Eurasian Collared Dove


DSC02725In early October 2011 was the first time that a Eurasian Collared Dove had visited my bird feeder, I quickly grabbed my camera and took some pictures. Previously I have seen this bird and it was added to my “Life List” on December 29, 2007, where he was sitting on a power line just south of Oliver, British Columbia.

In checking on this bird, I found that was no inclusion in the 1987 “Birds of the Okanagan Valley, British Columbia” and when you look at the “National Geographic Field Guide to the Birds of North America” it shows the range of the US Gulf States of Florida, Louisiana, Texas, etc. Next I went to the Audubon Christmas Bird Count (for British Columbia) results to look at the historical data, which first began in 2003-04 when 25 individuals were reported and has grown to 682 in 2009-10.

Obviously we have a case of a new species now present outside of its traditional range.  In fact the Eurasian Collared Dove isn’t native to North America but was introduced to this continent in the 1970s. Since then it has widely dispersed and we now enjoy them in British Columbia. The reason that we have been seeing them on the Christmas Bird Count is that they do not migrate.

As these birds expand their range in North America, it will be interesting to observe the impact of this introduced species on populations of native birds, in particular how will this population explosion will impact the native Mourning Dove, and to learn what ecological/geographical barriers finally limit their range expansion.

To learn more about British Columbia’s diverse birds see Great Horned Owl Eco Tours.

About Greg Byron

Greg Byron, orginally from Montreal, now resides in the South Okanagan Valley of British Columbia, Canada’s only desert. He operates an Ecotourism business, Great Horned Owl Eco Tours, and focusses on bird watching and nature adventure tours. In order to deliver unique and experiential tours greg has have become very driven to understand all of the plants and animals which reside in the Okanagan along with Natural History, geology and issues surrounding water sustainability and climate change. Another gem about the Okanagan that isn’t too well known is bird watching; with over 300 species the Okanagan is one of the premiere bird watching areas in all of Canada. As an avid birdwatcher, when guests go on his bird watching tour one of his goals is to find for them a “Life Bird”. In Greg’s backyard can be found 10% of Canada’s endangered species including: Williamson’s Sapsuckers, Lark Sparrows, White Headed Woodpeckers, Yellow Breasted Chats and Western Screech Owls. Check out my photostream on Flickr

This entry was posted in Bird Canada and tagged , . Bookmark the permalink.

3 Responses to Eurasian Collared Dove

  1. Greg Byron says:

    Hi Pierre

    Since moving into my neighborhood 2 years ago the Eurasian Collared Doves must really like it here; their numbers have mushroomed. When I walk each day around the area I can easily count 10 Doves in 1/2 hour. They have become very dominant, one becomes very accustomed to their calls, one of the calls reminds me of a Great Horned Owl. You could very well be right about possibly displacing Rock Doves and even Mourning Doves.


  2. This is a very interesting post: I have been living on Vancouver’s north shore for two years now and in the last two summers, I thought I heard a bird that sounded oddly like a dove that I heard regularly in France when I lived there for a couple of years in the 90s. But I thought I was imagining things. Then this summer, I started hearing and seeing the ECDO everywhere… I’m guessing that they had a few successful breeding seasons and are now firmly entrenched here. And even though they are an introduced species, I must say that they are far more appealing to me than their cousins, the Rock Dove.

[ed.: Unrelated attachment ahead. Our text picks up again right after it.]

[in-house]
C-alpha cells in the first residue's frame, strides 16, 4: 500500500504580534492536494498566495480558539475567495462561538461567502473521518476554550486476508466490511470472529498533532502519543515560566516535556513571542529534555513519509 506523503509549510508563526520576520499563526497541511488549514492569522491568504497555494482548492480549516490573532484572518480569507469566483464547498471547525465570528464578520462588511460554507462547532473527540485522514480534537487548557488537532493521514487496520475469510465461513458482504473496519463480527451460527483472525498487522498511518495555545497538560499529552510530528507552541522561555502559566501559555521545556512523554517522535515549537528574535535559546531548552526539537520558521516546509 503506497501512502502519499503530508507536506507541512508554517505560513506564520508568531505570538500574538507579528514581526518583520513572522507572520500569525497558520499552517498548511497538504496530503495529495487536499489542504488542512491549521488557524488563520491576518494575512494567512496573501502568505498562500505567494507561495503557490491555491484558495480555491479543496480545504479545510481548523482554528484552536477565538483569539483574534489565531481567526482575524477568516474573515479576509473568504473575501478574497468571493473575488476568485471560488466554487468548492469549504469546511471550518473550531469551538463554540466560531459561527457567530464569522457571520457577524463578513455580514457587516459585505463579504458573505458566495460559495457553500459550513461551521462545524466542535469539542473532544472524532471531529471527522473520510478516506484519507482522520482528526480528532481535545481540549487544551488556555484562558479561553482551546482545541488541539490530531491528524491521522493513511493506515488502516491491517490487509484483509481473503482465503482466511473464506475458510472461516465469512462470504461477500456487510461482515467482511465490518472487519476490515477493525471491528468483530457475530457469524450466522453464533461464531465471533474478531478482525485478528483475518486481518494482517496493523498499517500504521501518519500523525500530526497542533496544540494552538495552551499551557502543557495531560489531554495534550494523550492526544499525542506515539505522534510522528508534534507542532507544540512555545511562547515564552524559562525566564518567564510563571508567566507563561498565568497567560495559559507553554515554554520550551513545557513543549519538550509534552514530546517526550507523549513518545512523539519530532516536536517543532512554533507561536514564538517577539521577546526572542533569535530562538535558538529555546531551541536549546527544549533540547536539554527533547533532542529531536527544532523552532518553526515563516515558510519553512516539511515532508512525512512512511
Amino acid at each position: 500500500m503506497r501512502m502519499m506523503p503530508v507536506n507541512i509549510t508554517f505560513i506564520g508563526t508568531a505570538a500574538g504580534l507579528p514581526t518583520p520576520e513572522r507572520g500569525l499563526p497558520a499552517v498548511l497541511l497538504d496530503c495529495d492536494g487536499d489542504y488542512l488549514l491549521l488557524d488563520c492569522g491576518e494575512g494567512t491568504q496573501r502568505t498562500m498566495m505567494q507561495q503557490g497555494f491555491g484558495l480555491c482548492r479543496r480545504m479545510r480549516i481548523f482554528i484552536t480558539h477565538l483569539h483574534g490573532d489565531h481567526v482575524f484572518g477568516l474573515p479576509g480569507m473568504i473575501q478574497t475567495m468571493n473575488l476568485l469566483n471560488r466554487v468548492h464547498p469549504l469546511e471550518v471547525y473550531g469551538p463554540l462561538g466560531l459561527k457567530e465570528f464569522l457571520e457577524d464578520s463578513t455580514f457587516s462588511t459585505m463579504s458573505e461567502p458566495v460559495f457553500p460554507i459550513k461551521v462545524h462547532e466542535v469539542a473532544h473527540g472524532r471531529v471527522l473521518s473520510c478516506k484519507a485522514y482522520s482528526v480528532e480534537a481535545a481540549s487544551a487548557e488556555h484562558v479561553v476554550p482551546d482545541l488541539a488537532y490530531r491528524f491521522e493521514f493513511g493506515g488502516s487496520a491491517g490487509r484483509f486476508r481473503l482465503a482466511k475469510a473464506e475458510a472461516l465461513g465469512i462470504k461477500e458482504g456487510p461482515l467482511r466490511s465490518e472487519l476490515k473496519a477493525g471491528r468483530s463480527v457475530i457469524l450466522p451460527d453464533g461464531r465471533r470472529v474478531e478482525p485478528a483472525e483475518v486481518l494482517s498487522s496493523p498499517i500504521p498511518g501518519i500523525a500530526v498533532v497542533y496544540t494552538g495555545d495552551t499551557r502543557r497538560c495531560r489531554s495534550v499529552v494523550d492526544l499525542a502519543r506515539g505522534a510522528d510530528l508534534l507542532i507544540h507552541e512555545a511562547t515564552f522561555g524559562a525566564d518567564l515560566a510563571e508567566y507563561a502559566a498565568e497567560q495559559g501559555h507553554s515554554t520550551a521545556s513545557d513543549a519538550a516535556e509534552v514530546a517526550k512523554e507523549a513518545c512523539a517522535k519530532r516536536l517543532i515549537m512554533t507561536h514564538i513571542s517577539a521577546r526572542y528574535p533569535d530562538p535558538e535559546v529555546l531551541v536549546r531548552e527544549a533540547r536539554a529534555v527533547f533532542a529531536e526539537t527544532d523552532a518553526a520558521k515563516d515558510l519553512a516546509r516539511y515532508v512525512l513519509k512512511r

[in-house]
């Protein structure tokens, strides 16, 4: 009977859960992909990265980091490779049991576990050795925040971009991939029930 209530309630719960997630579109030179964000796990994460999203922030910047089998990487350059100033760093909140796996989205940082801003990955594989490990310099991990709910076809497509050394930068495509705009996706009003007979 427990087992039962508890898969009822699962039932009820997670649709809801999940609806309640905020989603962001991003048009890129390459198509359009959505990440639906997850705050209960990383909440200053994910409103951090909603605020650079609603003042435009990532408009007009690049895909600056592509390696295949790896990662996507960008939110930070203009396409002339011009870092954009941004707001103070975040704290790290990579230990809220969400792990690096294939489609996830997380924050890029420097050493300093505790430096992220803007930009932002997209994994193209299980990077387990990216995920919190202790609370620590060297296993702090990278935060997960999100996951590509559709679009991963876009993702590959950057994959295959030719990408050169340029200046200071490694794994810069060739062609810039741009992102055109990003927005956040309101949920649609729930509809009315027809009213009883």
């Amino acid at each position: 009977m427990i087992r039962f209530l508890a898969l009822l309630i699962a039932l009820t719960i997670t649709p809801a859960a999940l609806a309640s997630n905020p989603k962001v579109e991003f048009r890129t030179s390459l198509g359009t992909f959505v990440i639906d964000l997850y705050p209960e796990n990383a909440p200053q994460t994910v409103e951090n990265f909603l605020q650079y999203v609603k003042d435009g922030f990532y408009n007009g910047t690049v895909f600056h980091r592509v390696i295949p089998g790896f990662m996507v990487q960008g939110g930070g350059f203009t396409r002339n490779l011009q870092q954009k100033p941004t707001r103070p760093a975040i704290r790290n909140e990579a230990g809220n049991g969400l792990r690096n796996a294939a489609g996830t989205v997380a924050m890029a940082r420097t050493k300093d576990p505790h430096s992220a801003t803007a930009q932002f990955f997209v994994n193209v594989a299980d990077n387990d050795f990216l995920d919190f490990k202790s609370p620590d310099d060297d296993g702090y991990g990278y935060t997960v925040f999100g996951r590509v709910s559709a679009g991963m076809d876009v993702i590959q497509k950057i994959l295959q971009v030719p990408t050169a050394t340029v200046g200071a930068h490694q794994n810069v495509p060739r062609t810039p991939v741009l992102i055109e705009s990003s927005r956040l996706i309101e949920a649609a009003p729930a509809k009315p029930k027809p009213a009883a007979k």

3. Julian Rose says:

    Hello Greg,
    I was tickled to see your article about the Eurasian Collared Dove. Last spring, I began hearing a new bird sound in my neighbourhood. I live in a somewhat woodsy central Oregon coastal area, on a creek that connects with the ocean, about a half-mile away. I enjoy birds but have never become an ‘official’ bird watcher, though I have a few apps on my iPad. I am particularly fond of bird songs. I could never spot the bird so I tried to match it with sounds of birds in the area, including water birds. Nothing quite matched but I narrowed it down to a dove-like or owl-like sound. Then, after several weeks, this dove suddenly flew to a branch on a tree right beside me, looked me right in the eye, then flew away. Naturally, I didn’t have my camera with me. It was then I began listening to various other dove sounds on my apps and discovered that my friend was indeed, the Eurasian Collared Dove. I know there were at least two of them since there would sometimes be an echoing return call. I would hear the birds early morning and again in the evening on a regular basis, with occasional calls at other times, but I only spotted the one bird that one time. About six weeks ago, the calls ended completely and I do miss them. I was glad to see your article and to find out that they were not ‘lost’ but just broadening their horizons. I can only hope they moved on to something better and are still safe and thriving.You said they don’t migrate so I have wondered. I would love to get up there (where life makes more sense) and enjoy some of Canada’s lovely birds. ;>) In the meantime, thanks for your nice articles. — J Rose